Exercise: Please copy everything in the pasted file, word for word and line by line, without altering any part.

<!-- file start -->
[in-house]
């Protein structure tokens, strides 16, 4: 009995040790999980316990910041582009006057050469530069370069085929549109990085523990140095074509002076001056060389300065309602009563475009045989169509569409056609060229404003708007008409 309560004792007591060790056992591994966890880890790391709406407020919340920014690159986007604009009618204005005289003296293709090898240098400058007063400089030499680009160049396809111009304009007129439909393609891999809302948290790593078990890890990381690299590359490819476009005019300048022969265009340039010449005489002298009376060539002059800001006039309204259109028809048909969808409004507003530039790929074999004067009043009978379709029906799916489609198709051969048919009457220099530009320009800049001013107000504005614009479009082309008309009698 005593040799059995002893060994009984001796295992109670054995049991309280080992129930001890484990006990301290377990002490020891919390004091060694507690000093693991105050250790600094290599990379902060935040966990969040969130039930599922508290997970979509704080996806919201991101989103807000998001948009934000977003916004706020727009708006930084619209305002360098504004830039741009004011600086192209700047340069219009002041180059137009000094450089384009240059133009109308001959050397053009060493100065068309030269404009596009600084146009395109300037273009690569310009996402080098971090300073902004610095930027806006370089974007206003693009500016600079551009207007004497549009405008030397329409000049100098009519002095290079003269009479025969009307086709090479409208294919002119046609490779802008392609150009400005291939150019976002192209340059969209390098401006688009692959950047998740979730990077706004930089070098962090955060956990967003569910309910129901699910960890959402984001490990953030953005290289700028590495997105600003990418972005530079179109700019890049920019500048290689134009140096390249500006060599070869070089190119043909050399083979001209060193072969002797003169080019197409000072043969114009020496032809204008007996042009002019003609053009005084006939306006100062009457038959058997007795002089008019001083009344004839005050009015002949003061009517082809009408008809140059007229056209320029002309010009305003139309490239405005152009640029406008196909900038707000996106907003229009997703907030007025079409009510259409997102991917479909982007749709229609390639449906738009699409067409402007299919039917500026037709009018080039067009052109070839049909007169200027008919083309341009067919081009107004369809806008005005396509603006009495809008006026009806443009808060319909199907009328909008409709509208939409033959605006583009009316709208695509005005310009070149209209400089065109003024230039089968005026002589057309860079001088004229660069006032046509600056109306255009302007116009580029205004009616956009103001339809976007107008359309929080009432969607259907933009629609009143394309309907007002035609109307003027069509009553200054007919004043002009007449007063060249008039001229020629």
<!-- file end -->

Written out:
[in-house]
């Protein structure tokens, strides 16, 4: 009995040790999980316990910041582009006057050469530069370069085929549109990085523990140095074509002076001056060389300065309602009563475009045989169509569409056609060229404003708007008409 309560004792007591060790056992591994966890880890790391709406407020919340920014690159986007604009009618204005005289003296293709090898240098400058007063400089030499680009160049396809111009304009007129439909393609891999809302948290790593078990890890990381690299590359490819476009005019300048022969265009340039010449005489002298009376060539002059800001006039309204259109028809048909969808409004507003530039790929074999004067009043009978379709029906799916489609198709051969048919009457220099530009320009800049001013107000504005614009479009082309008309009698 005593040799059995002893060994009984001796295992109670054995049991309280080992129930001890484990006990301290377990002490020891919390004091060694507690000093693991105050250790600094290599990379902060935040966990969040969130039930599922508290997970979509704080996806919201991101989103807000998001948009934000977003916004706020727009708006930084619209305002360098504004830039741009004011600086192209700047340069219009002041180059137009000094450089384009240059133009109308001959050397053009060493100065068309030269404009596009600084146009395109300037273009690569310009996402080098971090300073902004610095930027806006370089974007206003693009500016600079551009207007004497549009405008030397329409000049100098009519002095290079003269009479025969009307086709090479409208294919002119046609490779802008392609150009400005291939150019976002192209340059969209390098401006688009692959950047998740979730990077706004930089070098962090955060956990967003569910309910129901699910960890959402984001490990953030953005290289700028590495997105600003990418972005530079179109700019890049920019500048290689134009140096390249500006060599070869070089190119043909050399083979001209060193072969002797003169080019197409000072043969114009020496032809204008007996042009002019003609053009005084006939306006100062009457038959058997007795002089008019001083009344004839005050009015002949003061009517082809009408008809140059007229056209320029002309010009305003139309490239405005152009640029406008196909900038707000996106907003229009997703907030007025079409009510259409997102991917479909982007749709229609390639449906738009699409067409402007299919039917500026037709009018080039067009052109070839049909007169200027008919083309341009067919081009107004369809806008005005396509603006009495809008006026009806443009808060319909199907009328909008409709509208939409033959605006583009009316709208695509005005310009070149209209400089065109003024230039089968005026002589057309860079001088004229660069006032046509600056109306255009302007116009580029205004009616956009103001339809976007107008359309929080009432969607259907933009629609009143394309309907007002035609109307003027069509009553200054007919004043002009007449007063060249008039001229020629």